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Everton's new stadium dream dashed

Any dreams of a new stadium for Everton Football Club look set to vanish into thin air as plans for their new ground are expected to be turned down

The club hoped to move from Goodison Park in Liverpool to a new £400 million stadium and shopping centre in Kirkby, an impoverished suburb of Knowsley.

The development would have created around 7,000 jobs in the town, but the scheme was called in by Communities Secretary Hazel Blears in August 2008.

It is understood that, following the public inquiry, the scheme had now been rejected.

According to AJ sources, the main reason behind the Communities and Local Government Department’s decision was that the development might take money away from other Merseyside centres.

The stadium was part of a wider, retail-led redevelopment being spearheaded by supermarket giant Tesco and masterplanned by Broadway Malyan’s retail arm in London. Back in March 2008, CABE raised concerns about the scheme – fears that were not allayed despite the KSS Design Group being brought in as a ‘specialist stadium adviser’ (click here to read the full design review).

Knowsley Council were unavailable for comment on Wednesday night.

A Tesco spokesman said: ‘We have not been formally notified yet, but we are expecting to be told in the morning when we will be able to comment.’

An opponent of the move, Ian Morris, of the Kirkby Residents’ Action Group, said: ‘Kirkby is only a small town and they were talking about a 55,000-seater stadium built right in the town with a huge retail development, which we thought was inappropriate. It would have had a major negative effect on the retailers working in the existing town centre.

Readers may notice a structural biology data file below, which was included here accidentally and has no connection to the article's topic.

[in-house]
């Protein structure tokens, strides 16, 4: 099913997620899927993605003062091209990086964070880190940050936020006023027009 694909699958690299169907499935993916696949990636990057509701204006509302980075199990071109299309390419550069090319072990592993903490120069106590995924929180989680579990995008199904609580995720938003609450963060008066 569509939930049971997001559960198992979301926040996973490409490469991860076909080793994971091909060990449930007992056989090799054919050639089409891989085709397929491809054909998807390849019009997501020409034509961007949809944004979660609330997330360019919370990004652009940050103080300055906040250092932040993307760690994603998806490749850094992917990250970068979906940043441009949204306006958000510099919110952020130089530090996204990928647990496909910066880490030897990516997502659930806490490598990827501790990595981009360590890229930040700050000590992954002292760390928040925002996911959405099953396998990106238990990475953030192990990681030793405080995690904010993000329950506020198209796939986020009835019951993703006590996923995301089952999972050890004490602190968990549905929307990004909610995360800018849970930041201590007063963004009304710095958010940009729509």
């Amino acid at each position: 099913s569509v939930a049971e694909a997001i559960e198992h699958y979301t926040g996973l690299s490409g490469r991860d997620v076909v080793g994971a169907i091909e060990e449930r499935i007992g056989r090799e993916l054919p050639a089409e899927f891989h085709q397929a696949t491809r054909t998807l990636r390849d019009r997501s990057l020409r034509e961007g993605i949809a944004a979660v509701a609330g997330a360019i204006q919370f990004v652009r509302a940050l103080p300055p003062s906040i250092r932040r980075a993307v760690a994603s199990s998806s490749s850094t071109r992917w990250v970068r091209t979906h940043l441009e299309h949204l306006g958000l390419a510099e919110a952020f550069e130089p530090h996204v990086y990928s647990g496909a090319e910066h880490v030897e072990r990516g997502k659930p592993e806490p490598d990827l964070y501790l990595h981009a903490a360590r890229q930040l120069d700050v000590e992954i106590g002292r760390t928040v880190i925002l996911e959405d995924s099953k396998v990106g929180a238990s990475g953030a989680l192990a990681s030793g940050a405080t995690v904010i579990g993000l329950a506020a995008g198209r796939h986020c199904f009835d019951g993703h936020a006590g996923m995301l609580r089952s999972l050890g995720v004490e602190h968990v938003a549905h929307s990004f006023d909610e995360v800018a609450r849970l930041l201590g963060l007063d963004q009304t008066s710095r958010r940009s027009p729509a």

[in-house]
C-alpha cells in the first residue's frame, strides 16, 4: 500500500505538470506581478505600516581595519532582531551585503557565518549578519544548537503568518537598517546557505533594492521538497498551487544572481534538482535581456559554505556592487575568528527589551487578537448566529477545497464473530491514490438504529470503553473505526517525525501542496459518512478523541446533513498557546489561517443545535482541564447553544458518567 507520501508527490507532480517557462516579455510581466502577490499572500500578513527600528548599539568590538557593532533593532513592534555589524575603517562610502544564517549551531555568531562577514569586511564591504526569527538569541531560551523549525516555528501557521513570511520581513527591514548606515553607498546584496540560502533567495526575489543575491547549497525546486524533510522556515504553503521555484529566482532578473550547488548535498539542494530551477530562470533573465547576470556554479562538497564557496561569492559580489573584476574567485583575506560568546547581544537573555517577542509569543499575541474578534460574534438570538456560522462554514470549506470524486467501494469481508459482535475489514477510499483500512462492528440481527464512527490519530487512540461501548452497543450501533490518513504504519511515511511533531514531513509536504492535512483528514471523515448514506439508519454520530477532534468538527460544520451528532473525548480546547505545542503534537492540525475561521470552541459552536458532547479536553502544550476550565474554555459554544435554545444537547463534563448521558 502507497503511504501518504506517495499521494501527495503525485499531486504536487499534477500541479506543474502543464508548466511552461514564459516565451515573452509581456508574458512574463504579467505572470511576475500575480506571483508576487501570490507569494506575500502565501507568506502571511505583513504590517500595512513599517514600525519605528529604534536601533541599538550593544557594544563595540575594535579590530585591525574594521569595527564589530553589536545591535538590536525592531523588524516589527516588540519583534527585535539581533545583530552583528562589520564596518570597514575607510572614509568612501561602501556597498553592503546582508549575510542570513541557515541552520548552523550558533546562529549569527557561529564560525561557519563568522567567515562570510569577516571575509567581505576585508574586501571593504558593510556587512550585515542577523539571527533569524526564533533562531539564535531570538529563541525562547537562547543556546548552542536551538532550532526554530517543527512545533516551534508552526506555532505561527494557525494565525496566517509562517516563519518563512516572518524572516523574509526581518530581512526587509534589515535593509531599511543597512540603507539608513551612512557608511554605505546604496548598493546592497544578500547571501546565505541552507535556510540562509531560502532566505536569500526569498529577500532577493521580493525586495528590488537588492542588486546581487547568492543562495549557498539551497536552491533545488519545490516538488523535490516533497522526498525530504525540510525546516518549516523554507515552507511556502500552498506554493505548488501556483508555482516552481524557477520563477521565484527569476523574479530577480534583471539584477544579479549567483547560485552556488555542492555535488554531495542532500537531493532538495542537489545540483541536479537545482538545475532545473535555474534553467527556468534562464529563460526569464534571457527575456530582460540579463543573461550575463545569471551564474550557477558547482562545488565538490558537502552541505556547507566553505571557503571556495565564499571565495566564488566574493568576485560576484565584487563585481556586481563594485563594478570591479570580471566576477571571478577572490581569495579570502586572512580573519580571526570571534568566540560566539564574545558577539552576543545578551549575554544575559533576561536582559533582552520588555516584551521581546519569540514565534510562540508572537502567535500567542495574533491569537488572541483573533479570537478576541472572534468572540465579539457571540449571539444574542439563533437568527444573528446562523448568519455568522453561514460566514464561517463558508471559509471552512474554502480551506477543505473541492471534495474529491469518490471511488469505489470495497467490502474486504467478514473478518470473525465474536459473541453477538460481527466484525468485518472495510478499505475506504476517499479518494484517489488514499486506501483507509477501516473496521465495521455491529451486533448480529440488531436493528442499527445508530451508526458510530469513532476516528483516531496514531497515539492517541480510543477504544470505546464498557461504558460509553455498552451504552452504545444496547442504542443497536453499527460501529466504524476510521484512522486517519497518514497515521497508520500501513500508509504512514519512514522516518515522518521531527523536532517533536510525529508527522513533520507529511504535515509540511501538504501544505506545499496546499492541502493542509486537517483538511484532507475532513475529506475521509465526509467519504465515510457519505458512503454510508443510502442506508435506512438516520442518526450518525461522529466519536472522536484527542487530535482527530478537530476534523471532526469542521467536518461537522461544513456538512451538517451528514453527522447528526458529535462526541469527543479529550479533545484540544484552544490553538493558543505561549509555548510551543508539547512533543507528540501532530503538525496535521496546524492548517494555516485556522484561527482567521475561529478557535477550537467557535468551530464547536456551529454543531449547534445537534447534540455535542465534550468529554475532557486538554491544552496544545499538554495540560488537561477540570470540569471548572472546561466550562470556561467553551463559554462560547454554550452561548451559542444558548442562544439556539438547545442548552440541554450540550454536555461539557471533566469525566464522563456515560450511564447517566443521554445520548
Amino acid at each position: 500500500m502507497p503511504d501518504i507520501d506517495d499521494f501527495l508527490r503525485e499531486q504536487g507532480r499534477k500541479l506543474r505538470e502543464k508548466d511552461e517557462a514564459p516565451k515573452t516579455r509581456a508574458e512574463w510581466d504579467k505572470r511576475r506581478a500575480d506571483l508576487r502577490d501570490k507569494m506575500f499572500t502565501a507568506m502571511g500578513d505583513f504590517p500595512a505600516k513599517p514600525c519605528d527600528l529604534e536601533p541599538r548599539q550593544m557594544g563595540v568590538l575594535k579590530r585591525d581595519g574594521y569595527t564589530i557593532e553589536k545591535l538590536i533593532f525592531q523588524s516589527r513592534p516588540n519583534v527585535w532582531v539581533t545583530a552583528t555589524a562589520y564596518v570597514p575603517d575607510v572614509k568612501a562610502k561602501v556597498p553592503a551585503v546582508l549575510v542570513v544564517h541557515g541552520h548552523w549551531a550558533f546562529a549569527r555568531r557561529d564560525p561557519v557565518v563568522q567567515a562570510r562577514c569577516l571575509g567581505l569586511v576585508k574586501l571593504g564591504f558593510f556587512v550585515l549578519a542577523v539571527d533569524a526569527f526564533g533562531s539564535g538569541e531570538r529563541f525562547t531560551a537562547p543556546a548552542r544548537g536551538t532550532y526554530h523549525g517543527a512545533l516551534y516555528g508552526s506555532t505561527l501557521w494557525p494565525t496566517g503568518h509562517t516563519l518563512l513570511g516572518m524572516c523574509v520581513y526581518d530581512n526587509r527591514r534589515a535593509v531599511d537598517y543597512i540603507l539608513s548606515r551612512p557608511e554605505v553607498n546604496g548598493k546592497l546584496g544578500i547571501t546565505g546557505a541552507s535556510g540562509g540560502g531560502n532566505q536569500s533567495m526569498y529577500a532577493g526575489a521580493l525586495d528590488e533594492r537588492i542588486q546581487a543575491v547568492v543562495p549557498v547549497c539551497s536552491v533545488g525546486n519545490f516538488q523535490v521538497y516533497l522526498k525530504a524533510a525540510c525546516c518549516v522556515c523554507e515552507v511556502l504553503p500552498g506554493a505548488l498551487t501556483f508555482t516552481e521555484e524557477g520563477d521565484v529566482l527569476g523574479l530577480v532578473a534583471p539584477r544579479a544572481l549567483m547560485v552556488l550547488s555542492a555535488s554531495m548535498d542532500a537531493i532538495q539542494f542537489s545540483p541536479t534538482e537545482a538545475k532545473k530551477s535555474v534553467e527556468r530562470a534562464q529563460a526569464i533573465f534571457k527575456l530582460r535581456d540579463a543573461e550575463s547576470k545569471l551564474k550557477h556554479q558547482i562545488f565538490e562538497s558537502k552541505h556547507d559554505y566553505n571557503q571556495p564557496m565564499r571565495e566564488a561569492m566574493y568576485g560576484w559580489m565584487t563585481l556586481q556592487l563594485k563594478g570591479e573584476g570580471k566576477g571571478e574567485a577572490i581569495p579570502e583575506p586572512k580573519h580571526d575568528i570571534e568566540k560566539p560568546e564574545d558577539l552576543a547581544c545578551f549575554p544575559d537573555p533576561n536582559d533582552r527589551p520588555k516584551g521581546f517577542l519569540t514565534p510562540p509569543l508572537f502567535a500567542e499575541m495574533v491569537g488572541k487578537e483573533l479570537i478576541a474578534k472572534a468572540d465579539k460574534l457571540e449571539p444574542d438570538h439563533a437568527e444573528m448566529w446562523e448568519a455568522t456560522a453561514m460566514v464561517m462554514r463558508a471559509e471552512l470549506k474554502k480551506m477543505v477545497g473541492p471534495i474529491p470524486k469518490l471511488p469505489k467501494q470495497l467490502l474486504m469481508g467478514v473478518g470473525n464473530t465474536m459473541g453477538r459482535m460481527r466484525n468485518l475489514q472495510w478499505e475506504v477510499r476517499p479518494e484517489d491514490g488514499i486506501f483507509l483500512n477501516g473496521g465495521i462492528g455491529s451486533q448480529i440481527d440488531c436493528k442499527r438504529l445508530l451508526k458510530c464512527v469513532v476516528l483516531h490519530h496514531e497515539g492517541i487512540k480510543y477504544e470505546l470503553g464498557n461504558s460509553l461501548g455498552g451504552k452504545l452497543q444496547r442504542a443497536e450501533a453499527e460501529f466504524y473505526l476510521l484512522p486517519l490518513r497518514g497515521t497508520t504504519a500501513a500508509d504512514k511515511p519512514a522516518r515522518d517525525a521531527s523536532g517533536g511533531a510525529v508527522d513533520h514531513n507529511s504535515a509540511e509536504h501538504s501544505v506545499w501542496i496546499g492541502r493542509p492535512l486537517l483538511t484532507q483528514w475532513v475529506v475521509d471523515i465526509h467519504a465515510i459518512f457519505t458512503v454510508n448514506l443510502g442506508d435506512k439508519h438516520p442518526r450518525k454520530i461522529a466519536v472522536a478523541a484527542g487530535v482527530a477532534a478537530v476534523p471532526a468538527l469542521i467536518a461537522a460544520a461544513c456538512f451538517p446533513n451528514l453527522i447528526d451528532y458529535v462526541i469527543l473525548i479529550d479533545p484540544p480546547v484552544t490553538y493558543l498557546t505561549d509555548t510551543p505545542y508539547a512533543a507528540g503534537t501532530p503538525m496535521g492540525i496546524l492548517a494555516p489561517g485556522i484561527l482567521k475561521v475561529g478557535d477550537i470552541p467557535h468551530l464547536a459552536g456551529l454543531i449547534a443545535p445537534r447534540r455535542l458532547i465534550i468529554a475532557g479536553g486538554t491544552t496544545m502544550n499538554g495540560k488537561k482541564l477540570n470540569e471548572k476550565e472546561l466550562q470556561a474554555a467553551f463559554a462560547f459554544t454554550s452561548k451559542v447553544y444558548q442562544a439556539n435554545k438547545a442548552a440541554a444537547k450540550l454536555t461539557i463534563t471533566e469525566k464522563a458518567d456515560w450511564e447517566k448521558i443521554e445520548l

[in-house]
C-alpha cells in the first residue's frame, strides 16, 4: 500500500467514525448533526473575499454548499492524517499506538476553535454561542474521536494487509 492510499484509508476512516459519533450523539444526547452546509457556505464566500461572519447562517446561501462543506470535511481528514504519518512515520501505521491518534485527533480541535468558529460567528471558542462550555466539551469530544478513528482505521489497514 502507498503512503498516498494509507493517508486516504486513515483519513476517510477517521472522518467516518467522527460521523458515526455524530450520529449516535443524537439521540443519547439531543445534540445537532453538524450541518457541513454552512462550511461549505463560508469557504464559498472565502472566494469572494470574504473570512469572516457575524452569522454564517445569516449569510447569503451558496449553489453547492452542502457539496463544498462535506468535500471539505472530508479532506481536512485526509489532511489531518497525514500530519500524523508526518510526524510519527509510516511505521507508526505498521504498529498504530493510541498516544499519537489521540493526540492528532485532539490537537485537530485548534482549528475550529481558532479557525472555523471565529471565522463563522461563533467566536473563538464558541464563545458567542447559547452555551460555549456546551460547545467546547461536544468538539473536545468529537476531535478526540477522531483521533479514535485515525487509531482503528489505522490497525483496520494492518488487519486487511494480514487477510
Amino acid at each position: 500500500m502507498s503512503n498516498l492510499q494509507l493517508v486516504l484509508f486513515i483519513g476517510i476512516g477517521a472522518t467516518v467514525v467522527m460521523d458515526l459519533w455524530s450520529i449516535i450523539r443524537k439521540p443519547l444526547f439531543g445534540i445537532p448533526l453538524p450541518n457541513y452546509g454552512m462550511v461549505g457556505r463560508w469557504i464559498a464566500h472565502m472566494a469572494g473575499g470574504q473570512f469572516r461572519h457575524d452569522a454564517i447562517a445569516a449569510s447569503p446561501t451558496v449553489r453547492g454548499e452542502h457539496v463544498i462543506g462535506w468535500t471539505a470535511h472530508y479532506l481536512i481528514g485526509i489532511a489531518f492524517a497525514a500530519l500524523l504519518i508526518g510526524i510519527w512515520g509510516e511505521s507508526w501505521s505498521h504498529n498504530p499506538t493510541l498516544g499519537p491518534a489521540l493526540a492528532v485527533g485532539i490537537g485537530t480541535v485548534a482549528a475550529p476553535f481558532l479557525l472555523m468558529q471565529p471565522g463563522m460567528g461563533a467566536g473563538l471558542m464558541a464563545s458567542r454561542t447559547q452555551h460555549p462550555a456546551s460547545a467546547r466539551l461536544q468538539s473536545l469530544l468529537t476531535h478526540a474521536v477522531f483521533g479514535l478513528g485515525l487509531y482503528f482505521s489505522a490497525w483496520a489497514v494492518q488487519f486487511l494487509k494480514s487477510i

‘The stadium would have disrupted everybody’s lives every time there was a football match.’

Postscript

The Chairman of Downtown Liverpool in Business Frank McKenna said: ‘This is a major blow to Everton, and also to the city’s bid to host World Cup games in 2018, should England be successful in its bid to host the Finals.

‘With the financial difficulties that both Everton and Liverpool face, surely there is a need for a shared stadium to be seriously debated, with the City Council taking a lead in that discussion. Football is of massive importance to this city, economically and culturally, and it must make sense for our teams to explore an option that, in business terms, appears to offer the best solution.’

Update 27.11.09

A Labour MP and former minister has threatened to withdraw his support from the Government over its refusal to back a £400 million building plan for Everton Football Club’s new stadium.

Former Home Office minister George Howarth launched a scathing attack on Communities and Local Government Secretary John Denham’s decision and called for a rethink.

He added the Government has missed a chance to pump money into one of the most deprived areas of England.

In the Commons, Mr Howarth, MP for Knowlsey North and Sefton East, said: “He (John Denham) has turned down £400 million worth of private sector investment into Kirkby in my constituency.

“Kirkby … is one of the most deprived towns in Britain. And frankly I am astonished that the Government could turn away £400 million of investment in a town that desperately needs regeneration, a town that still needs investment in jobs and it would have produced thousands of jobs.”

In a statement rejecting the proposal, the Government said the development would be likely to have a harmful effect on the vitality and viability of Kirkby, Bootle, Skelmersdale and St Helens.

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